Eric Musgrave

Since 1980, menswear & fashion retail commentator, opinionated thought-leader,
event host & all-round top bloke. Contact me to discuss working together.

Targeting the Millennials


This short reflection from me on the shopping preferences of three so-called Millennials of my acquaintance appeared recently as a column for Freight Brokers, the London-based specialist courier firm for the fashion sector. You can read it here. I work with owners Charles and Ben Keisner on new business development. (Get in touch with me if you ship samples around the world and/or have a lot of international ecommerce deliveries and I will connect you with Freight Brokers). I also delivered a version of the column as a talk at a dinner organised by Salesforce Commerce Cloud (see footnote).

A striking example of how fashion shopping has changed came to me when I visited my son Teddy working in Size?, the JD Sports-owned trainer shop in London’s Carnaby Street. A twentysomething guy was jabbering on his mobile, discussing the styles that Teddy had brought him. My son later told me the customer was shopping for his brother. He was sending him photos from his phone, then calling him to talk about them. Remarkably, his brother was sitting in Tehran, the capital of Iran, while making his selection. Different times indeed.

Both the man in Size? and his faraway brother are Millennials, reportedly the most important consumer group for fashion (and many other) retailers. Millennials is the large demographic group that embraces anyone born between 1980 and 2000. Whether 36 years old or 16, they are regarded as the first digital generation.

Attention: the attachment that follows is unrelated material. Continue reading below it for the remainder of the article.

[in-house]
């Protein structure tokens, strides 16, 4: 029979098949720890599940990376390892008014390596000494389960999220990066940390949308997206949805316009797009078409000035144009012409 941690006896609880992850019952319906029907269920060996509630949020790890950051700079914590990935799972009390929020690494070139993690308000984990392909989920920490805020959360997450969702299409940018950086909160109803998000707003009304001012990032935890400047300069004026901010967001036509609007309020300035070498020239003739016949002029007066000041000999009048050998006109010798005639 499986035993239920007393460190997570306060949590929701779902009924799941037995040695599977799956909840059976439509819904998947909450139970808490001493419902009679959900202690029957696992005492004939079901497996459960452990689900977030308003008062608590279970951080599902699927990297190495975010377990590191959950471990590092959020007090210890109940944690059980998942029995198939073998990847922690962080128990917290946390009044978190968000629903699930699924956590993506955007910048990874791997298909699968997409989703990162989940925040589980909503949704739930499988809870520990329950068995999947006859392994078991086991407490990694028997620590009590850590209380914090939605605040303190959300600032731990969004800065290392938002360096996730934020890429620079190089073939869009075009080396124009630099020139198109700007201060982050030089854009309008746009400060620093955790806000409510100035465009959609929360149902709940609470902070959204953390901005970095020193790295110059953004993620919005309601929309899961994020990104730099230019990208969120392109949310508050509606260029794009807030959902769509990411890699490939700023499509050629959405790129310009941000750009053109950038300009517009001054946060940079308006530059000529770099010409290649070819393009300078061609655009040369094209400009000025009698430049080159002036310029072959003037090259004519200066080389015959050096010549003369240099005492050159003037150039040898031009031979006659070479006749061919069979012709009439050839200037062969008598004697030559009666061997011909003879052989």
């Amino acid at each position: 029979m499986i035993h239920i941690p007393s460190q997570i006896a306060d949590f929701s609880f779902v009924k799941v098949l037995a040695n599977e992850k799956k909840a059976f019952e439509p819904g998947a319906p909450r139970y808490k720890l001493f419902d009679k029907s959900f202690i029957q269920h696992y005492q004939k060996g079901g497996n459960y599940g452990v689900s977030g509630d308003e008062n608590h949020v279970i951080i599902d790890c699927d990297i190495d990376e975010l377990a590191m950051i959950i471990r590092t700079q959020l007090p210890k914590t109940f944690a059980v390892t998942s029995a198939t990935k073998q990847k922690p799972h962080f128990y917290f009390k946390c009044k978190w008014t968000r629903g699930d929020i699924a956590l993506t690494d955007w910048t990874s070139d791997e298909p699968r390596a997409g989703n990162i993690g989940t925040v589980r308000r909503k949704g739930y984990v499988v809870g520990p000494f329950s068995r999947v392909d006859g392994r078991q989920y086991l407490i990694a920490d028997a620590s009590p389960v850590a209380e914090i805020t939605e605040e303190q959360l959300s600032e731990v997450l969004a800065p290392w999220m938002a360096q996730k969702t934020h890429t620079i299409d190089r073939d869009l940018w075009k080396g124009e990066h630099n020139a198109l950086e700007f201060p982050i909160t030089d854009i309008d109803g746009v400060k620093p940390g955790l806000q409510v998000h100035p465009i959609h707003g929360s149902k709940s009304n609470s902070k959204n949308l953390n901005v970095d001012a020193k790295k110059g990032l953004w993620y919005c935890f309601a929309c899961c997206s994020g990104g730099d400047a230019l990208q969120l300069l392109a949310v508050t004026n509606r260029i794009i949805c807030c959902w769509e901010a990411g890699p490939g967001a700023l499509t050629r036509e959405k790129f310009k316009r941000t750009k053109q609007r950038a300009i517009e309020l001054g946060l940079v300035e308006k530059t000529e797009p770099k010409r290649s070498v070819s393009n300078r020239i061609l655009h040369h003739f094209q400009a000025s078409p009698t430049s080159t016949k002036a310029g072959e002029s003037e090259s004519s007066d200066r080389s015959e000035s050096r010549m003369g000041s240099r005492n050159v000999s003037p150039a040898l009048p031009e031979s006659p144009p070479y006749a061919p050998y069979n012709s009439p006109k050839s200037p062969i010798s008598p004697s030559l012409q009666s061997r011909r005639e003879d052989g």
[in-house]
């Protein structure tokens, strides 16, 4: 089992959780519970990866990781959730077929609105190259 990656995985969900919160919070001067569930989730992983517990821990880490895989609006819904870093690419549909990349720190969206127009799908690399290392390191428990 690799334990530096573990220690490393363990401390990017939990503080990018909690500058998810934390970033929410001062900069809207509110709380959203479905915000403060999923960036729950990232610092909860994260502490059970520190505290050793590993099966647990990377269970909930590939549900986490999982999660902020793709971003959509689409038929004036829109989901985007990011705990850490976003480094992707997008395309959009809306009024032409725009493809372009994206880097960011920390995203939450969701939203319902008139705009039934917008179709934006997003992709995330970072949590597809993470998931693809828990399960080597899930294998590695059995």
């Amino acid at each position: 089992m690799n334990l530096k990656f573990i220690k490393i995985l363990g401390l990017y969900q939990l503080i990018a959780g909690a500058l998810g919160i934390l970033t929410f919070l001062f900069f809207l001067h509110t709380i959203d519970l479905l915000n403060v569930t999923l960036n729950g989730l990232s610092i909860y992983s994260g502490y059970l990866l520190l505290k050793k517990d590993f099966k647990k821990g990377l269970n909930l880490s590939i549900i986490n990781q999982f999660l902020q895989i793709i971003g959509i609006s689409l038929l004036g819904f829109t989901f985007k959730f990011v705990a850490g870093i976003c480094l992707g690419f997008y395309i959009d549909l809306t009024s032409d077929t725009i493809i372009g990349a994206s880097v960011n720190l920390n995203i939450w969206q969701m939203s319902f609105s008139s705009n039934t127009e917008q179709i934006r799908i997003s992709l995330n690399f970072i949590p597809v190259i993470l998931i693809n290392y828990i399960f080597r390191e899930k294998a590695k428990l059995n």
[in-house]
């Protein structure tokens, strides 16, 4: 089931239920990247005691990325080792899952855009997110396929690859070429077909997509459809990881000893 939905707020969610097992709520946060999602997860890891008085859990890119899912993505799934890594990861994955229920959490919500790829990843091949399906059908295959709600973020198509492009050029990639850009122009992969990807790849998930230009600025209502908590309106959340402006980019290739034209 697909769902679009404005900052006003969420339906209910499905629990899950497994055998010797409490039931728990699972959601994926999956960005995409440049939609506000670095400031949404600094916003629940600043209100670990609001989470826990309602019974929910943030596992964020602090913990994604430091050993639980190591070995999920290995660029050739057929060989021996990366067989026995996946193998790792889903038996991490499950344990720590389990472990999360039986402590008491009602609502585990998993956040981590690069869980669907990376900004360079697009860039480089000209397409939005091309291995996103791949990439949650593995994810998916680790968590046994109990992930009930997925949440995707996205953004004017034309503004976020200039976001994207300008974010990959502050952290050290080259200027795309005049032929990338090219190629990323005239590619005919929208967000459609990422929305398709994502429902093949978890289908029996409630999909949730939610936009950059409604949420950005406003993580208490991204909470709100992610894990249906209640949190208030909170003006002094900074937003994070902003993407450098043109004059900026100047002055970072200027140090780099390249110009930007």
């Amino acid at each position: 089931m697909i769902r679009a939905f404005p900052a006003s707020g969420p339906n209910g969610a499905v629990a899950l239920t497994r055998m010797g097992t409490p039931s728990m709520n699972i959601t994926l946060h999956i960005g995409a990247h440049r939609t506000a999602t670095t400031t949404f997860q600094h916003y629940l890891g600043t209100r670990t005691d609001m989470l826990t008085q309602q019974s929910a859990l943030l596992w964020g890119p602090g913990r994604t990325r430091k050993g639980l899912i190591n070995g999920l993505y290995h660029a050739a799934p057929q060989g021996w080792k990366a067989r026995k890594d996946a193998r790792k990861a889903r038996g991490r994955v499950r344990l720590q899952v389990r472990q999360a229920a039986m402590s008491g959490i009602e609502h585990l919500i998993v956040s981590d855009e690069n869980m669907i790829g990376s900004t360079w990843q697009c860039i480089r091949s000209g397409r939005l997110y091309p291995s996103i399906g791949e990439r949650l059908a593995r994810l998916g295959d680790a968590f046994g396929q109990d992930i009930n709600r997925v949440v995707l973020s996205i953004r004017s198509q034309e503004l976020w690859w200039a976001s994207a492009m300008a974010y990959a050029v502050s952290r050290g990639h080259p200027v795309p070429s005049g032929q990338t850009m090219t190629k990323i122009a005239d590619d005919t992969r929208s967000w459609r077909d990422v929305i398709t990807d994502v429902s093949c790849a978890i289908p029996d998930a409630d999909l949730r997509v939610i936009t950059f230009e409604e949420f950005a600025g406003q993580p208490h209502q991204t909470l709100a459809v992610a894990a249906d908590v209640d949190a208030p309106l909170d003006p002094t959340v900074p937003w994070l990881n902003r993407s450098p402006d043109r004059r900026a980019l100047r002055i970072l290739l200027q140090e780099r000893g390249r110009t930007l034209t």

British Millennials number about 18m people, around 28% of our total population, and they are equally split between the sexes. Interestingly, that 18 million is some 5 million fewer than the 37-65 age group. So why are the Millennials important? Well, not least because they are estimated to spend up to 80% more on fashion than other generations. And they will shape the way we all shop tomorrow because of how they shop today.

Whatever strategy a brand or store or site adopts to communicate with this Millennials group, the principles of good retailing remain. The idea is to make money by selling something at a higher price than you bought it and doing more than covering your costs of operations. I get a little nervous when I see companies doing things (mainly online) that don’t materially contribute to this aim.

What is obvious, however, is to serve Millennials effectively you are going to be busy. They are swamped with information, as I learned by researching the subject with my three children:

Florence, 25, who is an assistant womenswear buyer with one of our largest multiples;

Teddy, 22, who is in the final year of a fashion management degree in London, having just spent his third year working at Asos. He works in one of the capital’s cooler menswear stores at weekends;

And 18-year-old Genevieve, who is on a short course on fashion retailing as her first step into the industry. She also works part-time in a high-street multiple.

What came over loud and clear is how they have switched in recent years to buying more fashion online than in shops. Teddy reckons his split is 75:25 (possibly the Asos influence there!); Genevieve is 60:40. Florence says it depends on the product type. I was interested to learn that she goes to shops more often for everyday basics and goes online when she is looking for something more special.